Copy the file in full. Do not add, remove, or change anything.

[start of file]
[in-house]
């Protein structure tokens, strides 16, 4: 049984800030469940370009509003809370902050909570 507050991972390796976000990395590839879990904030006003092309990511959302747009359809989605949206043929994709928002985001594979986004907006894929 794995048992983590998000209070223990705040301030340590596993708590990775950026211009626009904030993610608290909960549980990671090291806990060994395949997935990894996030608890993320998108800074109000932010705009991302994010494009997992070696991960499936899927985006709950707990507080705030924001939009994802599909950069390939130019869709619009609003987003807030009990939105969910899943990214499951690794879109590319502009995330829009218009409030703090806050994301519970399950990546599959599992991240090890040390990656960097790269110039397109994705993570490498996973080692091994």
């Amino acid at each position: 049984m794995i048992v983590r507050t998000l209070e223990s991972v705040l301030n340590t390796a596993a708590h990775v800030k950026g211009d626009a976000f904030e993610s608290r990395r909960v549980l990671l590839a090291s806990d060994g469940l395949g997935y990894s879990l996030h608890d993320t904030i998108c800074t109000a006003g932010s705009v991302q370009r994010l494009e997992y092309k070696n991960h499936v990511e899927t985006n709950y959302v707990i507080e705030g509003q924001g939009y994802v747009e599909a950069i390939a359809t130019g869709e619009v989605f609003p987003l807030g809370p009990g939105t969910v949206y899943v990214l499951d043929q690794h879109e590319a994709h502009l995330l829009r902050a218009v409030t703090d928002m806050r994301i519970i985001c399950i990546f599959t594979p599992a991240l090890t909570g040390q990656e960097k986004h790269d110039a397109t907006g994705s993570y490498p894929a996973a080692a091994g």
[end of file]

[in-house]
């Protein structure tokens, strides 16, 4: 049984800030469940370009509003809370902050909570 507050991972390796976000990395590839879990904030006003092309990511959302747009359809989605949206043929994709928002985001594979986004907006894929 794995048992983590998000209070223990705040301030340590596993708590990775950026211009626009904030993610608290909960549980990671090291806990060994395949997935990894996030608890993320998108800074109000932010705009991302994010494009997992070696991960499936899927985006709950707990507080705030924001939009994802599909950069390939130019869709619009609003987003807030009990939105969910899943990214499951690794879109590319502009995330829009218009409030703090806050994301519970399950990546599959599992991240090890040390990656960097790269110039397109994705993570490498996973080692091994």
């Amino acid at each position: 049984m794995i048992v983590r507050t998000l209070e223990s991972v705040l301030n340590t390796a596993a708590h990775v800030k950026g211009d626009a976000f904030e993610s608290r990395r909960v549980l990671l590839a090291s806990d060994g469940l395949g997935y990894s879990l996030h608890d993320t904030i998108c800074t109000a006003g932010s705009v991302q370009r994010l494009e997992y092309k070696n991960h499936v990511e899927t985006n709950y959302v707990i507080e705030g509003q924001g939009y994802v747009e599909a950069i390939a359809t130019g869709e619009v989605f609003p987003l807030g809370p009990g939105t969910v949206y899943v990214l499951d043929q690794h879109e590319a994709h502009l995330l829009r902050a218009v409030t703090d928002m806050r994301i519970i985001c399950i990546f599959t594979p599992a991240l090890t909570g040390q990656e960097k986004h790269d110039a397109t907006g994705s993570y490498p894929a996973a080692a091994g």